The film also looks very nice and has a flair for atmosphere. Light and shadow are used to good effect, there is some creative use of camera angles and everything looks crisp. The abandoned location also helps add to the ambience and tension. Floors creak, lights flicker and everything seems to be covered in a layer of dust and chipped paint. And because it’s an older building, the hallways and doors are much more narrow than their more modern contemporaries, so much of the film has a very real sense of claustrophobia.
Long Hallways: A beloved horror staple since Forever
Unfortunately, none of the above translates to an engaging or coherent plot. While the story itself is fairly mundane, much of the execution is terrible. Many of the supernatural elements make little to no sense. Even after things are explained towards the end of the film, the explanation still ends up being a head scratcher, as does the motive. So basically, while some of the scenes and deaths themselves may look nice, that doesn’t mean that they really make sense or fit into the overall plot. Case in point, the film decided to visualize the victims ‘falling into sin’ (or whatever the hell they were trying to show) by superimposing the screaming actors over a strange red swirl. Why? No idea. But it does have the unintended effect of giving the movie a level of corny-ess that it just didn’t need.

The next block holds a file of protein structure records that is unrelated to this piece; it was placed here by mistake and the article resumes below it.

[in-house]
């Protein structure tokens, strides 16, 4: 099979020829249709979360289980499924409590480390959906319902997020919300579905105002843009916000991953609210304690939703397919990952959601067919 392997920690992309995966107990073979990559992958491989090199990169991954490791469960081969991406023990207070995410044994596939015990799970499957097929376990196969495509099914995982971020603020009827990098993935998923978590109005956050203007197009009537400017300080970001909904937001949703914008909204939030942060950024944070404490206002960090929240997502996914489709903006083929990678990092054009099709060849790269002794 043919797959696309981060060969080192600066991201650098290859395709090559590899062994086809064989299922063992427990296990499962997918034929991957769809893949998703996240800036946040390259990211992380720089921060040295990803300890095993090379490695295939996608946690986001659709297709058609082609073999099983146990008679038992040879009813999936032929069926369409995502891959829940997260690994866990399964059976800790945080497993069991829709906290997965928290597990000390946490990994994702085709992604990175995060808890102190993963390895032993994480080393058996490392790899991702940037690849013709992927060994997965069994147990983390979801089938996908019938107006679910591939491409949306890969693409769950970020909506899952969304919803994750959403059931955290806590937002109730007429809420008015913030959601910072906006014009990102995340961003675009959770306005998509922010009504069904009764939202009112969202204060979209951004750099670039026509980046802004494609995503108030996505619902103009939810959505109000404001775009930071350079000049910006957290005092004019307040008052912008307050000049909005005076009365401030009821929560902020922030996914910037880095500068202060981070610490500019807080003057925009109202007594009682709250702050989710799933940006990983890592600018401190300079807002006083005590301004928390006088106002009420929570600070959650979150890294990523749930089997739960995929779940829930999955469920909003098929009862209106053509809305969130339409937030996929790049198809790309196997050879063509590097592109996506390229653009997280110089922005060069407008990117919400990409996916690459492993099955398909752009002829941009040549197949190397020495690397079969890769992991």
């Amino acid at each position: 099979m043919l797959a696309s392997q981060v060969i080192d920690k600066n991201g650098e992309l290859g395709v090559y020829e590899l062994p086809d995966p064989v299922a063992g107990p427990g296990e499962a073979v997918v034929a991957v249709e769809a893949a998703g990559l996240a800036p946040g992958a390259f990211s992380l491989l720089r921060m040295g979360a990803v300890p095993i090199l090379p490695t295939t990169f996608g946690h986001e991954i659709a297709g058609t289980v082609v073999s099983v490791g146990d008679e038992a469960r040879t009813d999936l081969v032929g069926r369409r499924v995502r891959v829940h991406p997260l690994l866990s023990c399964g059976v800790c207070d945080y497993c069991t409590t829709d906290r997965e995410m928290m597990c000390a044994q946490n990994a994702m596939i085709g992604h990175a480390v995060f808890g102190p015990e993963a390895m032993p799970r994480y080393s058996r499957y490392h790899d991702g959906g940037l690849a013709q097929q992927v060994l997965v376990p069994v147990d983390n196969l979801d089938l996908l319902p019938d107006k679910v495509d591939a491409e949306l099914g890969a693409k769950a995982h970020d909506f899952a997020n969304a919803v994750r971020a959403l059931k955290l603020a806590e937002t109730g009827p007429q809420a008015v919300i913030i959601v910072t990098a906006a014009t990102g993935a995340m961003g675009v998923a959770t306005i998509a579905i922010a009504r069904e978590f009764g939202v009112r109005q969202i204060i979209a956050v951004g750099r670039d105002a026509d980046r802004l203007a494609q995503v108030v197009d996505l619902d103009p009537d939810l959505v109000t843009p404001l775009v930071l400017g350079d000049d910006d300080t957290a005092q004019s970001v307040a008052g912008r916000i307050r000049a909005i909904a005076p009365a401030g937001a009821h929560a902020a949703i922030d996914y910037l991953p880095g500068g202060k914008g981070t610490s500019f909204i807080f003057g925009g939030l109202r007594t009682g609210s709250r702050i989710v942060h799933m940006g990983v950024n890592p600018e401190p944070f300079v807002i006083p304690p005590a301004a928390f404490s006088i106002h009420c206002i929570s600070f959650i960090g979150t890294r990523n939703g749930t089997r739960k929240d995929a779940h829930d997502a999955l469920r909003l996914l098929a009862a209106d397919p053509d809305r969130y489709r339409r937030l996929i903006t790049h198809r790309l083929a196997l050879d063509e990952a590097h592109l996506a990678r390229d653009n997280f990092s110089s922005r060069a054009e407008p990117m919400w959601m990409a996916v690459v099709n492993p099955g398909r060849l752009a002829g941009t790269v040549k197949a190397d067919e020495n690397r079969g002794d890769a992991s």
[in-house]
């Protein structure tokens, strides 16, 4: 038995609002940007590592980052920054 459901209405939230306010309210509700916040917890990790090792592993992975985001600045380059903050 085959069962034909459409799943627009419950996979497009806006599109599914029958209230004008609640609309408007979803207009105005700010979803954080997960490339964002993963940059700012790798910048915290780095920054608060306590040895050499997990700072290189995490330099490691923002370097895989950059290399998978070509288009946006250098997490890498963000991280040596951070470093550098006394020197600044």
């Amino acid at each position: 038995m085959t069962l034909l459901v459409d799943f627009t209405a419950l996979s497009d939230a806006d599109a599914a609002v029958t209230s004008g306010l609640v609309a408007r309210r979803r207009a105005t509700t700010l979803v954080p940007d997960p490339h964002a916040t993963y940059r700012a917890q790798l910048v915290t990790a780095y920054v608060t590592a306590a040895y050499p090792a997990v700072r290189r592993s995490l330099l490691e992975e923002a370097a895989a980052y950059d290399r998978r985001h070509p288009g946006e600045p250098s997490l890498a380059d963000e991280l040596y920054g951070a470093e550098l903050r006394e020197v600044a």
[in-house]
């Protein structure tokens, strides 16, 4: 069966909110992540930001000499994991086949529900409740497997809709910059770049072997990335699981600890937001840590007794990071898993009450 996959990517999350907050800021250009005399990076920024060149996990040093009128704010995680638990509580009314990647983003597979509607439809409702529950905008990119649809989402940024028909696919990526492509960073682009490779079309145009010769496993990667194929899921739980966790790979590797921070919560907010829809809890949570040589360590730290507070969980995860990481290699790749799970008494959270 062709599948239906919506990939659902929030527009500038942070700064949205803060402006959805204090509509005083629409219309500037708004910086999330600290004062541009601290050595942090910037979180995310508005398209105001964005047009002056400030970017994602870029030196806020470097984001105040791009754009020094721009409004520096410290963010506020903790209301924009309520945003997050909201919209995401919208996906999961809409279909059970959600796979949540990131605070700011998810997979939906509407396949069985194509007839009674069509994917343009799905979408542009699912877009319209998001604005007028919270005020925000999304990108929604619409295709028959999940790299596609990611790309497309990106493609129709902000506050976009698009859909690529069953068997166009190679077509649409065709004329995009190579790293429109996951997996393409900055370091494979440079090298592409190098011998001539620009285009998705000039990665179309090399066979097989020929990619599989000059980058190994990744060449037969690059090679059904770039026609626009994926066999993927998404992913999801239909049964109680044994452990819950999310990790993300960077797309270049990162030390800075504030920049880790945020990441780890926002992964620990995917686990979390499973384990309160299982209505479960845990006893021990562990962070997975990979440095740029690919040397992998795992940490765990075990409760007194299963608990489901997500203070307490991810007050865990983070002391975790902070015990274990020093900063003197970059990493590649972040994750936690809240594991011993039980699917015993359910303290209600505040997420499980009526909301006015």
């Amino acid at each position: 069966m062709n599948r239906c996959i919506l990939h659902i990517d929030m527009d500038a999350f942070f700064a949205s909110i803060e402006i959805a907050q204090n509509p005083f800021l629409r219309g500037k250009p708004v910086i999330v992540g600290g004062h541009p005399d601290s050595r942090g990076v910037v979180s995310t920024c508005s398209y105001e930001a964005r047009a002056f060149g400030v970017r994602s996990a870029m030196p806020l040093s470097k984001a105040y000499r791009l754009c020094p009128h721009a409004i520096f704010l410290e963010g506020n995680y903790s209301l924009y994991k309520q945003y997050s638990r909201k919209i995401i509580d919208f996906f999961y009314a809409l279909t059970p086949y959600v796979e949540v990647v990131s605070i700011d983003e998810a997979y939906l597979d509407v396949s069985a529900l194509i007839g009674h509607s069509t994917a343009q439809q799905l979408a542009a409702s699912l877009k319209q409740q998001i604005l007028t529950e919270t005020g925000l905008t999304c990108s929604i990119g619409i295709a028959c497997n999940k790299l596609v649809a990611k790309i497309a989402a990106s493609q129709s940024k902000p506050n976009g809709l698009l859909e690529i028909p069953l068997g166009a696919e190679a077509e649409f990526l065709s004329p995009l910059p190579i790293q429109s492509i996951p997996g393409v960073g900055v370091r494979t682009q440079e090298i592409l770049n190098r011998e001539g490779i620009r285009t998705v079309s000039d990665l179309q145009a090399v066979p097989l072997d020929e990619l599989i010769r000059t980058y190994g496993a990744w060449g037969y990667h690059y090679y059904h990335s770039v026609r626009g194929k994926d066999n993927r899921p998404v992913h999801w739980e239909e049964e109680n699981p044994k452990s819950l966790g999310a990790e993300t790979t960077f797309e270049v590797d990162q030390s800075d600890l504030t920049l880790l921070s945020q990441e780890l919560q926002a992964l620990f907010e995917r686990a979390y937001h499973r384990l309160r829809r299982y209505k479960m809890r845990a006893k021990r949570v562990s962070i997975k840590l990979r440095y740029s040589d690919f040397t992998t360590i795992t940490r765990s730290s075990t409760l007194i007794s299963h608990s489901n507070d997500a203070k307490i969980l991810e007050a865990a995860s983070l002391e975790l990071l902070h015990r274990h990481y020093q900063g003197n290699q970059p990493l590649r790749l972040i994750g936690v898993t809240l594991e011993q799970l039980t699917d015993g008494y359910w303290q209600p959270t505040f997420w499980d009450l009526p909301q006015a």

No, really. I still have no idea what’s going on here. Sorry, Linda Blair.
The film is also full of odd choices and inconsistencies. For instance, the movie starts off with, what we perceive to be, a witch running from a mob. I assume they’re supposed to be witch hunters, but initially they look like a bunch of Zorro cosplayers going for a run. Then there’s the witch herself (a very imposing Hildegard Knef). The movie makes a big deal of telling us she’s an aging actress, but fails to tell us how that occupation has any connection to the plot. The movie also makes no attempt to explain why she seems to have her sights set on this one particular family. There’s also a lot of inconsistencies regarding the time of day, and at least one character, a young girl, that’s introduced at the beginning of the movie, only for her to come back later and….contribute absolutely nothing. They actually set her up to do something, only for her to return later and do nothing, making her inclusion pointless. The film is sadly filled with little moments like these and others, making the whole film feel about as poorly thought out as I’m sure it was.
So is Witchery any good? Sadly, it’s pretty mediocre. The film looks and sounds okay, and the plot and ideas within are decent enough, but it fails to suitably connect any of the dots for it to make much sense. It feels less like a movie and more like a bunch of random ideas that have been stitched together in an effort to make a movie (and really, that might be true.) Most of the acting is competent enough, and you can tell that a couple of the actors were having some fun, but it’s got at least two noticeable duds and no one here is going to stand out. It also commits the sin of having a horrible dud of a ‘twist’ ending that I guarantee most viewers will see coming.
Witchery is available for streaming on Amazon Prime and Tubi TV.
It is also available on DVD and Bluray.